The end of the spring semester is a time for new journeys to begin. 8th graders move on to high school, seniors go off to college, but they’re not the only ones leaving school for something new.
In the coming weeks, many teachers will be getting ready to call it a career. But thanks to the coronavirus, this year’s retiree’s are having to do things a little differently. Most k-12 teachers certainly aren’t used to holding online classes on a daily basis. And it’s likely that some will end their careers that way.
“The one thing I think thats different about it is we don’t get to connect with the kids you know? Face to face and we don’t get to see them, that’s the biggest thing,” Horizon Middle School teacher Scott Gefroh said.
Leaving a lasting impact on others is what teachers strive to do day in and day out. And most of them envisioned their final days to play out a little bit differently.
“I expected to you know, give my inspirational speech to the students that last week or so and say goodbye to my colleagues and clean out my room and just you know do a lot, and help prepare the new teachers coming in. You know I expected a lot of that and not this… ” Mandan High School science teacher Travis Coyle said.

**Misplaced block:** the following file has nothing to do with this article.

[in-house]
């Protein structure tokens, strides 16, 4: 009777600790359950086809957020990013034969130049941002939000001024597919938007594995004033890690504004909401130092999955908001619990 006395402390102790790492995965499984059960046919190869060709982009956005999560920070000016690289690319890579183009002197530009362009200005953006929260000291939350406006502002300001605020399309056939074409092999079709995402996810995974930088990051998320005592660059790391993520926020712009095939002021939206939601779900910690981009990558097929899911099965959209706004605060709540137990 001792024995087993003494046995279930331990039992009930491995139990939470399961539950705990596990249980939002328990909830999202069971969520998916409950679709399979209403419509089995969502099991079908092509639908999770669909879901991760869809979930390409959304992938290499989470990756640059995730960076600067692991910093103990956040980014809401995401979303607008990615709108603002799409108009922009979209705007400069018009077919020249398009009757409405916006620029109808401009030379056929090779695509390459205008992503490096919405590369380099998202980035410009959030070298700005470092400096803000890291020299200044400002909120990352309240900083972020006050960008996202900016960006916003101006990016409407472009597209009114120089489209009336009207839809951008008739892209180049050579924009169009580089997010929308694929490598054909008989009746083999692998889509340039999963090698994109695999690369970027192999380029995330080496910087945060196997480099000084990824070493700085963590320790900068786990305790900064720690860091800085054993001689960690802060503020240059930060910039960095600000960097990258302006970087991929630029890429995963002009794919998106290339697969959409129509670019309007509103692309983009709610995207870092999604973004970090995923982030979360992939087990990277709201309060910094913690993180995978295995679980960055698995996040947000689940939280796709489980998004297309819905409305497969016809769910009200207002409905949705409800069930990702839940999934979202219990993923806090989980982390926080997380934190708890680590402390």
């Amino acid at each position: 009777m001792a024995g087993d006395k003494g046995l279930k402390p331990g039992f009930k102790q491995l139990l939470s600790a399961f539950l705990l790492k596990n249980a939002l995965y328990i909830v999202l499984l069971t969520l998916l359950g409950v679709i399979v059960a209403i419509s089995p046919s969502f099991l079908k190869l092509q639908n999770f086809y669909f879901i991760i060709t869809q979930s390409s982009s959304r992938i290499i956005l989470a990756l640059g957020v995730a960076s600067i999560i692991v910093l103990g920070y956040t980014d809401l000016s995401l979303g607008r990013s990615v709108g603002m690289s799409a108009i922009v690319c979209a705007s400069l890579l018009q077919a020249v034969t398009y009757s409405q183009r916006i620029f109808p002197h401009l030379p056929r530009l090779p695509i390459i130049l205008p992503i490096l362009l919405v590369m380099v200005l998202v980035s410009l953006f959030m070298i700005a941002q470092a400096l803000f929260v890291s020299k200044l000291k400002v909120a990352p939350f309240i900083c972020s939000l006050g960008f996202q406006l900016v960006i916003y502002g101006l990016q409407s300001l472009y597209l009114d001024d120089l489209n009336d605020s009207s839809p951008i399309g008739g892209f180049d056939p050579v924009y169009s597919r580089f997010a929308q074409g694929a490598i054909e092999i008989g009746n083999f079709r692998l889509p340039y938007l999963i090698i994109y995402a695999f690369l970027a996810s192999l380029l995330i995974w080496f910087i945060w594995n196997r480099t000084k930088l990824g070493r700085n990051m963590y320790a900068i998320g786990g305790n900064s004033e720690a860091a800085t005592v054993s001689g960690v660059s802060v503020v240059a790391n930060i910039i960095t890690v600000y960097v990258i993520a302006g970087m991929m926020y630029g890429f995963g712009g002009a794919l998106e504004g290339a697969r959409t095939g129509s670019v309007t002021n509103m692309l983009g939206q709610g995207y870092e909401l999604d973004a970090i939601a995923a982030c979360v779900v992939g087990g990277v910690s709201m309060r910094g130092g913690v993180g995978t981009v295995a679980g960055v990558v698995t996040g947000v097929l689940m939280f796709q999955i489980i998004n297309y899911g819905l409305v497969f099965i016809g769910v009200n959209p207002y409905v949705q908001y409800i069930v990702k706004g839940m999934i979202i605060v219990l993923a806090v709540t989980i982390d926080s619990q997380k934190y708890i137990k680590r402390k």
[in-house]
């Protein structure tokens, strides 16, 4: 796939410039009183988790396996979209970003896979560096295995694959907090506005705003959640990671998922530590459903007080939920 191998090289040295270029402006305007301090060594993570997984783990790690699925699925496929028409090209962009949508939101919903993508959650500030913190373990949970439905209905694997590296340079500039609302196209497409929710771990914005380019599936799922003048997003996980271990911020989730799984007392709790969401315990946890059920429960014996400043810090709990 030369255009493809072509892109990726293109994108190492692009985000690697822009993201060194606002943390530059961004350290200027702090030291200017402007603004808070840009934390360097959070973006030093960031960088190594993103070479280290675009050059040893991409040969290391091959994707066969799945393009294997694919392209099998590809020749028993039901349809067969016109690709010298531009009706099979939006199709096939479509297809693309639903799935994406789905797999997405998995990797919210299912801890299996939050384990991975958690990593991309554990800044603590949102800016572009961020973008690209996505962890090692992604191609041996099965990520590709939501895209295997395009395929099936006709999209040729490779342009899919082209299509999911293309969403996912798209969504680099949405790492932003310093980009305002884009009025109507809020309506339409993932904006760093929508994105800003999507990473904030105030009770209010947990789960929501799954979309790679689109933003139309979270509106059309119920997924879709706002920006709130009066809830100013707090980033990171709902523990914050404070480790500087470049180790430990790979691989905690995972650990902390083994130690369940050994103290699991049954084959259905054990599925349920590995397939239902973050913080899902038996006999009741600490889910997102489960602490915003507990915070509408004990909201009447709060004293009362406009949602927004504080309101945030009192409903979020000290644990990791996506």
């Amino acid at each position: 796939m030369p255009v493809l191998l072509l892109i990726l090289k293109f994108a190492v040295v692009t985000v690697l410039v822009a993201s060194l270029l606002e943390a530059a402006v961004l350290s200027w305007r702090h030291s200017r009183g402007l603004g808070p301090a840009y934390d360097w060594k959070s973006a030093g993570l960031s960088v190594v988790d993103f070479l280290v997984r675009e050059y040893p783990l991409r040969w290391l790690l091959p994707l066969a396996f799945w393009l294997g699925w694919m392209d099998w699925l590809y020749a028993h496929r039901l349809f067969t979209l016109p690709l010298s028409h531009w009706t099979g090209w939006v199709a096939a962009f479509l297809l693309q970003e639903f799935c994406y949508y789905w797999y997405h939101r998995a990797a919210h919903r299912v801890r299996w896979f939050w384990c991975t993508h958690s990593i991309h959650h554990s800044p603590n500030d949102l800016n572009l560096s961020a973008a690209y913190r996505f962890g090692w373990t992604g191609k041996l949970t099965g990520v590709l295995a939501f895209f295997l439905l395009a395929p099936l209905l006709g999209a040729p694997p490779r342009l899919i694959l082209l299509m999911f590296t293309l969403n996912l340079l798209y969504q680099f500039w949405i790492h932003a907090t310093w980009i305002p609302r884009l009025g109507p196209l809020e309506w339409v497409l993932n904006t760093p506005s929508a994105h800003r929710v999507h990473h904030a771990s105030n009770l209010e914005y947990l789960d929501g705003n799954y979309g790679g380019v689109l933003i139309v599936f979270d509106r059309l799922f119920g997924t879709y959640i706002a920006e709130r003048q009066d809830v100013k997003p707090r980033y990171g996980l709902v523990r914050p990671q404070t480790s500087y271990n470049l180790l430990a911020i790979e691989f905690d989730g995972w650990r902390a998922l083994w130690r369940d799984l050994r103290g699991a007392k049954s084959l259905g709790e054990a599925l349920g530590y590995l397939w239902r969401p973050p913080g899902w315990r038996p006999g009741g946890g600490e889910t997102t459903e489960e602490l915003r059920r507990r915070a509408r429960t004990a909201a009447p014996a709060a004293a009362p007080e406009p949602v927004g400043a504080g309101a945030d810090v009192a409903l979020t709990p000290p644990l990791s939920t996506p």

And he certainly isn’t alone in his feelings.
“It’s just not for me.
Absolutely not….absolutely not,” both Scott Gefroh and his wife, Mandan Middle School teacher Jean Dunn-Gefroh said.
But even when we try to put the spotlight on the teachers, they find a way to turn it back to their students.
“I often think of the seniors of this year and all the things they’re missing out on, my heart goes out to them. Not to mention the 8th graders that are moving on the be a freshman, the 5th graders who are going to be in middle school. It’s just diseartening for everybody,” Dunn-Gefroh said.
There’s been many strange days for our local teachers who continue to find ways to enlighten students, even over the computer.